If you’re a pitcher or a pitching coach, there’s no doubt that at some point, someone told you that a key to your velocity is your stride length. That is 100% true. However, there is a misconception by many who believe that the longer you stride, the faster you’ll throw — and/or, that there is some magic ratio of body height to stride length. These myths have been perpetuated by successful MLB pitchers under six feet tall who throw (or threw) in the upper 90s or 100 MPH. Tim Lincecum and Billy Wagner are examples who immediately come to mind — many people will look at their 5’10” height, compare it to still photos of what looks like a six-foot-plus (or in The Freak’s case, almost seven feet) stride, and come to the conclusion that longer stride == more MPH.
There’s an idiom regularly told to journalists covering science and health industries (among others): “correlation doesn’t imply causation.” Unfortunately, many pitching theories and myths stem from correlations such as Tim Lincecum’s stride length. And as a result, we see pitchers at every level from little leagues to the big leagues — including outstanding ones — striding too far in an effort to gain a few extra MPH.
The irony is that in most cases, pitchers who over-stride are likely robbing themselves of a few extra MPH!
Here’s the scientific truth: every person’s body is individually proportioned. In other words, not every person who stands six feet tall will necessarily have 36-inch legs. Some may be longer, some shorter. That’s why mens’ pants have an inseam measurement rather than being matched to a man’s overall height. Further, some bodies are slim, others stocky. Arm lengths vary as well. When you consider these facts, the idea that a stride length — or a stride length ratio — can be universal becomes difficult to prove.
Now I know what you’re thinking: the reason a pitcher wants a long stride is to shorten the distance between the release point and home plate.
You’re absolutely right. But let’s look at that notion more closely, and understand the two objects on either side of that distance you want to shorten. One is the ball, the other is home plate. Do you kick the ball to home plate? Not unless it’s a soccer ball. Of course, you throw a baseball, so the distance you should be thinking about starts at the release point — in other words, the hand. Therefore the goal is to get the hand as close to home plate as possible at release.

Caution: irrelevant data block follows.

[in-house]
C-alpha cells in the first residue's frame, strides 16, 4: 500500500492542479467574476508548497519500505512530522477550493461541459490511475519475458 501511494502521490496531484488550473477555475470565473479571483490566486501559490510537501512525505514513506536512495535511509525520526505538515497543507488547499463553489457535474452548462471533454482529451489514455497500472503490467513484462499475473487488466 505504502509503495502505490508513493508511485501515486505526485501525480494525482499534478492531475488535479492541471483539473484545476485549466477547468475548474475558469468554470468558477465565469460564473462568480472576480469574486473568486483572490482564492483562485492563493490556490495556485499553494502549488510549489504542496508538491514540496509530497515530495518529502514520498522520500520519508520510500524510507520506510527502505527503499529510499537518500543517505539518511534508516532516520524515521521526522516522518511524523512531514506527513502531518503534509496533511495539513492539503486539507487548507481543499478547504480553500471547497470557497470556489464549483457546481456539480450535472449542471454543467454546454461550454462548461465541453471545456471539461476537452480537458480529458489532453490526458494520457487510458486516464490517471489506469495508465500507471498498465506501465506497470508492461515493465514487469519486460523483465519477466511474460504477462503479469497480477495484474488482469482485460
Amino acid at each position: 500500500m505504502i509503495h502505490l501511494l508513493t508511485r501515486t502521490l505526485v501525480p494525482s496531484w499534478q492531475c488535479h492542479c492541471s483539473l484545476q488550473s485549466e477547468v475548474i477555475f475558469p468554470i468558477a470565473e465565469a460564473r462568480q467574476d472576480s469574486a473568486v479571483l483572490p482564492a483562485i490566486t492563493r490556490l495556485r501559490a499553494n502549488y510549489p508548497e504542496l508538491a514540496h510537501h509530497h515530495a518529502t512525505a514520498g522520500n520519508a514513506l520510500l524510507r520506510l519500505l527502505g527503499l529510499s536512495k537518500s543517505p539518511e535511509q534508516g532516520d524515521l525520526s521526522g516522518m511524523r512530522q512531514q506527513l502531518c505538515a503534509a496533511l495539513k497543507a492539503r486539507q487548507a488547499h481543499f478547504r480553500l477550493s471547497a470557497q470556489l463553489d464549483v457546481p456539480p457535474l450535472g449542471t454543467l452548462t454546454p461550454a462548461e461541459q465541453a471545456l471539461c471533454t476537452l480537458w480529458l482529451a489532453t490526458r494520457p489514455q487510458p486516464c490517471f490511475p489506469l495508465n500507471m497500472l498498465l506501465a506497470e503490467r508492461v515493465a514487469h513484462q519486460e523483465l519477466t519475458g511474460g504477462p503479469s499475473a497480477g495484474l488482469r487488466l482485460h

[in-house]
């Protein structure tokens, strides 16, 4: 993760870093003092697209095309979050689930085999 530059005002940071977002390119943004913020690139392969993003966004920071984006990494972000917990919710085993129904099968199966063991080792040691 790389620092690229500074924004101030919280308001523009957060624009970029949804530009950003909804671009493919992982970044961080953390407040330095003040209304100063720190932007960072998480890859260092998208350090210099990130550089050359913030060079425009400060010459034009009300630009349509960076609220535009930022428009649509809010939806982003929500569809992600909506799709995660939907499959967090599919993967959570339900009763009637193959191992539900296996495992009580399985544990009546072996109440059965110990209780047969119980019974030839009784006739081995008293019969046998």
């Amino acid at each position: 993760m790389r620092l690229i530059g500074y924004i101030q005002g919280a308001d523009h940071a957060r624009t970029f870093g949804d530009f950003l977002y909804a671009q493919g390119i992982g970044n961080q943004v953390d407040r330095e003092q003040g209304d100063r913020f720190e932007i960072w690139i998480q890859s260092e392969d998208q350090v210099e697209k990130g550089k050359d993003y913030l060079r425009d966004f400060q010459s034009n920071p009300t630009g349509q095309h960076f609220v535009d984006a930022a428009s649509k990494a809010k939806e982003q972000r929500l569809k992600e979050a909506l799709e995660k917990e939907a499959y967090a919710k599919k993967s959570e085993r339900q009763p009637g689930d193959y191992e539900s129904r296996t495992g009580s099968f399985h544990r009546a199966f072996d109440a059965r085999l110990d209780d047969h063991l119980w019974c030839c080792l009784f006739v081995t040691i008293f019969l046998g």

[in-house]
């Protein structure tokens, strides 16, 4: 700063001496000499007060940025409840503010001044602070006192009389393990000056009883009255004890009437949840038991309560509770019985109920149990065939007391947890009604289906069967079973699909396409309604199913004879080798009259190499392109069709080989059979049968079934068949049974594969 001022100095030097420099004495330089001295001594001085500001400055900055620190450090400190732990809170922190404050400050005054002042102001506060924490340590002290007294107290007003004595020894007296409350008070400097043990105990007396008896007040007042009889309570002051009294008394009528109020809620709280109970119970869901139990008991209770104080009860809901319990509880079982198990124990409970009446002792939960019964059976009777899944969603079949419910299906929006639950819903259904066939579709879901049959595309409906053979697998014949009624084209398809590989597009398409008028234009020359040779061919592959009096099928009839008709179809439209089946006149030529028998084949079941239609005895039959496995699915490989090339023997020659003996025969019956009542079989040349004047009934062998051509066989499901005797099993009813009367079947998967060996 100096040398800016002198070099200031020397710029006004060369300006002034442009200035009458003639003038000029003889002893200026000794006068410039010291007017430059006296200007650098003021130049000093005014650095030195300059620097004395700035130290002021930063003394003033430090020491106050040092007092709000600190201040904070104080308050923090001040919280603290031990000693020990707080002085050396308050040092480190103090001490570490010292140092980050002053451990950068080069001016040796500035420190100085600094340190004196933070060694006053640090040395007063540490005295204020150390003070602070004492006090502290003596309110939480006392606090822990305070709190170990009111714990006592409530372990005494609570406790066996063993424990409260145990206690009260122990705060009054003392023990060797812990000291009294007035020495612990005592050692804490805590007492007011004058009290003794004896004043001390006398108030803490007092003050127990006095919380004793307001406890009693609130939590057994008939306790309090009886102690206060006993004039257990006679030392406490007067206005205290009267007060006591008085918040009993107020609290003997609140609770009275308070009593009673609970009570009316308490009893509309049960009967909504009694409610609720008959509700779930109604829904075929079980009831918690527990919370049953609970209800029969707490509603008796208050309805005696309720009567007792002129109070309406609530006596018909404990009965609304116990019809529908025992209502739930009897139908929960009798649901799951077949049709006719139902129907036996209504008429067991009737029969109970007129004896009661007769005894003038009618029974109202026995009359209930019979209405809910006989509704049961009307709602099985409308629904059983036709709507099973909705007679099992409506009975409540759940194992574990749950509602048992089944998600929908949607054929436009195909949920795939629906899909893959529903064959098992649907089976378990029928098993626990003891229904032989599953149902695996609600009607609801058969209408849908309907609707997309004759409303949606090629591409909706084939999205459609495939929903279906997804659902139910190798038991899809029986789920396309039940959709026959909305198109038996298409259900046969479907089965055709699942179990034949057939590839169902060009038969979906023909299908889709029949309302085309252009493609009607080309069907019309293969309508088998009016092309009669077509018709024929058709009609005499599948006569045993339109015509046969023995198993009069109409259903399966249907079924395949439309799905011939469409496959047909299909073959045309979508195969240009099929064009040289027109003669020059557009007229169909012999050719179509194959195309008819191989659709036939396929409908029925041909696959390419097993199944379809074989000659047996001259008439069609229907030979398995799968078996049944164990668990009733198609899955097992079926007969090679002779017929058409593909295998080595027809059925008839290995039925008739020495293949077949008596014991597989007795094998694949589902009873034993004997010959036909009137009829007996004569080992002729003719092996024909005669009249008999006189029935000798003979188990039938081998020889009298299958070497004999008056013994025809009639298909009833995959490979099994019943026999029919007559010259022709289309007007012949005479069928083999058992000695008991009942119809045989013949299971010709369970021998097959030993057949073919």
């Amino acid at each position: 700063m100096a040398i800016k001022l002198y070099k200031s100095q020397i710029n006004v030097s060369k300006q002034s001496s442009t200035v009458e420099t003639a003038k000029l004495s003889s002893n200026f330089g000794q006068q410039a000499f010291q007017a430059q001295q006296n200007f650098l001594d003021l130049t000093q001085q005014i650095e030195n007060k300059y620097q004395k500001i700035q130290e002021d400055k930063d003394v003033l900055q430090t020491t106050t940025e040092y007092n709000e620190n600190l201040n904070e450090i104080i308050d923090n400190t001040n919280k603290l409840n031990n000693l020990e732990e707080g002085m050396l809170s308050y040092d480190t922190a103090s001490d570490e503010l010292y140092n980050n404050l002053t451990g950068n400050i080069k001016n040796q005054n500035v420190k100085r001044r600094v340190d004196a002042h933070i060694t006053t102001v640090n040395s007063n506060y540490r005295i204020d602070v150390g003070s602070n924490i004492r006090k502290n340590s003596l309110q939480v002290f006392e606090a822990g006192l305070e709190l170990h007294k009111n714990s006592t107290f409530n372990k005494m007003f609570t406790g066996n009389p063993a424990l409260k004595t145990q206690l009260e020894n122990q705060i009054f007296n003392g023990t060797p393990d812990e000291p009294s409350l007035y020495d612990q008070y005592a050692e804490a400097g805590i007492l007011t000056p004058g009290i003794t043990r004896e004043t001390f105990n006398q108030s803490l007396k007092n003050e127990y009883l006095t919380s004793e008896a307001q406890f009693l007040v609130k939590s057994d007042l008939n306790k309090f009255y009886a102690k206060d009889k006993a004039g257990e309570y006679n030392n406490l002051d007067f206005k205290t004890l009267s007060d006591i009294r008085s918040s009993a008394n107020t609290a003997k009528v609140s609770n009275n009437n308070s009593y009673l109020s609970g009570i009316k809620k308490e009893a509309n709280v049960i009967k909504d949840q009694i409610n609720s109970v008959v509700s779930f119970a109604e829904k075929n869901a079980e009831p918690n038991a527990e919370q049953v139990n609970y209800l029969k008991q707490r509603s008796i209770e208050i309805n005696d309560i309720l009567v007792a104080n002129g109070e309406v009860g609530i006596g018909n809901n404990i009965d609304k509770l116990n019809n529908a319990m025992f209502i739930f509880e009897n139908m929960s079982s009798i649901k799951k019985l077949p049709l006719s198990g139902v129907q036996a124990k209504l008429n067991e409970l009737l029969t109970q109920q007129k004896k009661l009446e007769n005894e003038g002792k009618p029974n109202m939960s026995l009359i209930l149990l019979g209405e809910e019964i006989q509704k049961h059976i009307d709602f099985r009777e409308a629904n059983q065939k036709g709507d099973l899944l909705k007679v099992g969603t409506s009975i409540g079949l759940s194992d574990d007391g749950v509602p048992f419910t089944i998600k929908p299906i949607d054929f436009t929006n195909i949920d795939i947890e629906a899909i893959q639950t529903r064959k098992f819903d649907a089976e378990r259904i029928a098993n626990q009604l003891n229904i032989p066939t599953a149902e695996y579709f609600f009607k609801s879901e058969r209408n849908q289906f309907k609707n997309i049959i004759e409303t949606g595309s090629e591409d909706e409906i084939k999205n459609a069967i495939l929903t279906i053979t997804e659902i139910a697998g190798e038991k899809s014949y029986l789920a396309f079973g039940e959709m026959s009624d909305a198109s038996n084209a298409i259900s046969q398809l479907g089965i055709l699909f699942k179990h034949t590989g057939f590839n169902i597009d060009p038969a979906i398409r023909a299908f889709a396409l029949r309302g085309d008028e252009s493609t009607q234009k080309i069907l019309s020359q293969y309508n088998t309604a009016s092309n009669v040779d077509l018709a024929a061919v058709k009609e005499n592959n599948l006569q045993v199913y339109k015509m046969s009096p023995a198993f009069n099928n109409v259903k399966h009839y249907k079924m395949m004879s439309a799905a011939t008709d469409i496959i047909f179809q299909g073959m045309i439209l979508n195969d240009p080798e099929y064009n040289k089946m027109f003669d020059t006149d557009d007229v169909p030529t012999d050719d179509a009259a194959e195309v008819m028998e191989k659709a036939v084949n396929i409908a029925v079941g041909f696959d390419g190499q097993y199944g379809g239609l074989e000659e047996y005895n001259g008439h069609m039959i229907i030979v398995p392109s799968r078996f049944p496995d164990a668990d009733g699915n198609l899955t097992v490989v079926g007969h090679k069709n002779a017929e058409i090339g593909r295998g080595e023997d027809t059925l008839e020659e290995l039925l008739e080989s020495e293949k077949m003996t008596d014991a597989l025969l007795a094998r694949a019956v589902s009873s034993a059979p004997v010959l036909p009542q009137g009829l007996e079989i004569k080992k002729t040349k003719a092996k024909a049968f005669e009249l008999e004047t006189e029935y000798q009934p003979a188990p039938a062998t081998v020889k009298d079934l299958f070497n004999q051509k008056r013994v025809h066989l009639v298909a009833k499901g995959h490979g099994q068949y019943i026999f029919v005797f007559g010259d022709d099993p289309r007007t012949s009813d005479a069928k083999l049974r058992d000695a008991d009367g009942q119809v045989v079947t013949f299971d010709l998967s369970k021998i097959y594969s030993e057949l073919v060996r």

Indeed, a nice long stride will help toward that goal, but that stride must be manageable. A pitcher should stride as long/far as he can while still maintaining proper balance and trunk tilt over the front side / front foot at release.
When a pitcher strides too far, his front knee pulls backward toward the rubber at just the moment the body is moving forward. So instead of the body tilting over the front knee, the body instead pulls backward, the arm is further back, and, in turn, the hand is further back at release — anywhere from six to twelve inches (or more) further behind where it would be if the stride were manageable. Don’t believe it? Get in front of a mirror (side view), take a stride, start your release, then straighten your front leg — you’ll watch your entire body, including the arm and hand, move backward.
Don’t be dissuaded by watching MLB fireballers who are over-striding, because yes, many of them would pick up a few MPH if their stride was a few inches shorter and more manageable. Scary to think, but even Aroldis Chapman might increase his velocity by shortening his stride a bit — this animated GIF shows Chapman’s long stride and a release point that is about in line or slightly behind his front foot instead of out in front of his foot. His body doesn’t tilt over the front side until after release. (Credit to Rob Friedman, @PitchingNinja for the animation.)
Aroldis Chapman, mechanics (side view/101 mph) pic.twitter.com/mm0u6k6TEZ
— Rob Friedman (@PitchingNinja) May 10, 2016
How do you know for sure if your stride is manageable? If your trunk tilts properly over your front foot, your shoulders will be out in front of your foot, your arm will be reached out forward, and your hand will be closer to the plate. You’ll probably need to see this via video taken from a side view. If you’re not seeing proper tilt — if you’re not “getting over the front leg” — don’t fret, because it’s good news! It means that with a slightly shorter stride, you can gain velocity.
NOTE: this article was inspired by a conversation with pitching motion troubleshooter and sport kinesiologist Angel Borrelli, MA, CSCS, USAW during a podcast episode of Baseball Pitching: The Fix.